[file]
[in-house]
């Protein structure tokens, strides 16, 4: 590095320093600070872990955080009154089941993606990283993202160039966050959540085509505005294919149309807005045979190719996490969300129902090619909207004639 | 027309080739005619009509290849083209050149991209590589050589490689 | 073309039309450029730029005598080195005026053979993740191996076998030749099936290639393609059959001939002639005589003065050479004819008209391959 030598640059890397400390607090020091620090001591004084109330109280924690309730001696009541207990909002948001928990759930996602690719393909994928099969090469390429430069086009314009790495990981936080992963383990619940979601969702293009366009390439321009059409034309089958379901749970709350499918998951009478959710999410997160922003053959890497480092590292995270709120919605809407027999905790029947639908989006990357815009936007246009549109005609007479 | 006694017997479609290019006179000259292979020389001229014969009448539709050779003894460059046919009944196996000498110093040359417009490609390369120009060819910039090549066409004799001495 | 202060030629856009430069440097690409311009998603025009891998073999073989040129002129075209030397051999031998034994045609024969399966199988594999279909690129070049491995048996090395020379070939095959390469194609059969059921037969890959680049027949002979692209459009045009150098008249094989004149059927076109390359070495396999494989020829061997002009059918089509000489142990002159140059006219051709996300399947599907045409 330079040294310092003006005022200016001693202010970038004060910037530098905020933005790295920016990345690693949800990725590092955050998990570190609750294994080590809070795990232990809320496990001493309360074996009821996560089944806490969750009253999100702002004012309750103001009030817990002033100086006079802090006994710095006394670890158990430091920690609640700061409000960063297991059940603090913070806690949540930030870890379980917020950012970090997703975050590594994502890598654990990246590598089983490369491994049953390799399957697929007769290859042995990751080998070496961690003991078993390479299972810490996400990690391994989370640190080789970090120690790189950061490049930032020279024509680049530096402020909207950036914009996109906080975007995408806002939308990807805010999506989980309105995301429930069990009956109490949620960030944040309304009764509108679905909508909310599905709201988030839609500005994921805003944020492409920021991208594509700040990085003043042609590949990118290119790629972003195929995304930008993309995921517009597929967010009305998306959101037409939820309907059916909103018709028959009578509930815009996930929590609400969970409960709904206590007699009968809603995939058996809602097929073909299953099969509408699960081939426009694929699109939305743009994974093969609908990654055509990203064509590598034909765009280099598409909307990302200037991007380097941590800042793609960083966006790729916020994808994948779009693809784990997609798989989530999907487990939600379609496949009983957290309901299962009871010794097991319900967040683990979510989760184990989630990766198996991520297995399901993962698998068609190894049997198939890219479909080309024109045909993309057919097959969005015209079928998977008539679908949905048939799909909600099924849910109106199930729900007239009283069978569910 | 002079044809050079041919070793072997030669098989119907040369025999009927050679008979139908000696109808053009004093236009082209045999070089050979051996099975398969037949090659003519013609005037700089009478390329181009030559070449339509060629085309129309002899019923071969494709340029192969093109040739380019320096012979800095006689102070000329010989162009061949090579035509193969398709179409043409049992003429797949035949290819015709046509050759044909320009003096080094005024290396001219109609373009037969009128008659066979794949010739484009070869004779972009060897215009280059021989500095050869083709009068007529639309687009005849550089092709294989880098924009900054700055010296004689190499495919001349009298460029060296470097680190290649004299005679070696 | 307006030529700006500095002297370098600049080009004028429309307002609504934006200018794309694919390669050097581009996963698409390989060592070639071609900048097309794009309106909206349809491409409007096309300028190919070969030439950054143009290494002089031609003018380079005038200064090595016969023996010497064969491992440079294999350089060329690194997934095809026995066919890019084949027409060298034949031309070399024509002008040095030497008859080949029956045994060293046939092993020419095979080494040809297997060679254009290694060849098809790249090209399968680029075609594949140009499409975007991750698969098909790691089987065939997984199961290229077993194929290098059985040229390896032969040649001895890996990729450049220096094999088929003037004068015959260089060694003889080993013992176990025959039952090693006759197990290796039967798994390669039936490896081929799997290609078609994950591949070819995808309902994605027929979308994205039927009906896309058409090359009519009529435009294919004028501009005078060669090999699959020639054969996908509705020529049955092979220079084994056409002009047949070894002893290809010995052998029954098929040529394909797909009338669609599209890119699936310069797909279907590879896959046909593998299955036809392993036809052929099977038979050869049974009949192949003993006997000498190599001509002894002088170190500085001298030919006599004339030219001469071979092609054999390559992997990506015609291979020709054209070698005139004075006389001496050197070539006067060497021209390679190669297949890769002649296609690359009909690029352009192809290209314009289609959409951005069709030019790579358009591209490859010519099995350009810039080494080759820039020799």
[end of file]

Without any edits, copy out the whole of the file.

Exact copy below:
[in-house]
């Protein structure tokens, strides 16, 4: 590095320093600070872990955080009154089941993606990283993202160039966050959540085509505005294919149309807005045979190719996490969300129902090619909207004639 | 027309080739005619009509290849083209050149991209590589050589490689 | 073309039309450029730029005598080195005026053979993740191996076998030749099936290639393609059959001939002639005589003065050479004819008209391959 030598640059890397400390607090020091620090001591004084109330109280924690309730001696009541207990909002948001928990759930996602690719393909994928099969090469390429430069086009314009790495990981936080992963383990619940979601969702293009366009390439321009059409034309089958379901749970709350499918998951009478959710999410997160922003053959890497480092590292995270709120919605809407027999905790029947639908989006990357815009936007246009549109005609007479 | 006694017997479609290019006179000259292979020389001229014969009448539709050779003894460059046919009944196996000498110093040359417009490609390369120009060819910039090549066409004799001495 | 202060030629856009430069440097690409311009998603025009891998073999073989040129002129075209030397051999031998034994045609024969399966199988594999279909690129070049491995048996090395020379070939095959390469194609059969059921037969890959680049027949002979692209459009045009150098008249094989004149059927076109390359070495396999494989020829061997002009059918089509000489142990002159140059006219051709996300399947599907045409 330079040294310092003006005022200016001693202010970038004060910037530098905020933005790295920016990345690693949800990725590092955050998990570190609750294994080590809070795990232990809320496990001493309360074996009821996560089944806490969750009253999100702002004012309750103001009030817990002033100086006079802090006994710095006394670890158990430091920690609640700061409000960063297991059940603090913070806690949540930030870890379980917020950012970090997703975050590594994502890598654990990246590598089983490369491994049953390799399957697929007769290859042995990751080998070496961690003991078993390479299972810490996400990690391994989370640190080789970090120690790189950061490049930032020279024509680049530096402020909207950036914009996109906080975007995408806002939308990807805010999506989980309105995301429930069990009956109490949620960030944040309304009764509108679905909508909310599905709201988030839609500005994921805003944020492409920021991208594509700040990085003043042609590949990118290119790629972003195929995304930008993309995921517009597929967010009305998306959101037409939820309907059916909103018709028959009578509930815009996930929590609400969970409960709904206590007699009968809603995939058996809602097929073909299953099969509408699960081939426009694929699109939305743009994974093969609908990654055509990203064509590598034909765009280099598409909307990302200037991007380097941590800042793609960083966006790729916020994808994948779009693809784990997609798989989530999907487990939600379609496949009983957290309901299962009871010794097991319900967040683990979510989760184990989630990766198996991520297995399901993962698998068609190894049997198939890219479909080309024109045909993309057919097959969005015209079928998977008539679908949905048939799909909600099924849910109106199930729900007239009283069978569910 | 002079044809050079041919070793072997030669098989119907040369025999009927050679008979139908000696109808053009004093236009082209045999070089050979051996099975398969037949090659003519013609005037700089009478390329181009030559070449339509060629085309129309002899019923071969494709340029192969093109040739380019320096012979800095006689102070000329010989162009061949090579035509193969398709179409043409049992003429797949035949290819015709046509050759044909320009003096080094005024290396001219109609373009037969009128008659066979794949010739484009070869004779972009060897215009280059021989500095050869083709009068007529639309687009005849550089092709294989880098924009900054700055010296004689190499495919001349009298460029060296470097680190290649004299005679070696 | 307006030529700006500095002297370098600049080009004028429309307002609504934006200018794309694919390669050097581009996963698409390989060592070639071609900048097309794009309106909206349809491409409007096309300028190919070969030439950054143009290494002089031609003018380079005038200064090595016969023996010497064969491992440079294999350089060329690194997934095809026995066919890019084949027409060298034949031309070399024509002008040095030497008859080949029956045994060293046939092993020419095979080494040809297997060679254009290694060849098809790249090209399968680029075609594949140009499409975007991750698969098909790691089987065939997984199961290229077993194929290098059985040229390896032969040649001895890996990729450049220096094999088929003037004068015959260089060694003889080993013992176990025959039952090693006759197990290796039967798994390669039936490896081929799997290609078609994950591949070819995808309902994605027929979308994205039927009906896309058409090359009519009529435009294919004028501009005078060669090999699959020639054969996908509705020529049955092979220079084994056409002009047949070894002893290809010995052998029954098929040529394909797909009338669609599209890119699936310069797909279907590879896959046909593998299955036809392993036809052929099977038979050869049974009949192949003993006997000498190599001509002894002088170190500085001298030919006599004339030219001469071979092609054999390559992997990506015609291979020709054209070698005139004075006389001496050197070539006067060497021209390679190669297949890769002649296609690359009909690029352009192809290209314009289609959409951005069709030019790579358009591209490859010519099995350009810039080494080759820039020799």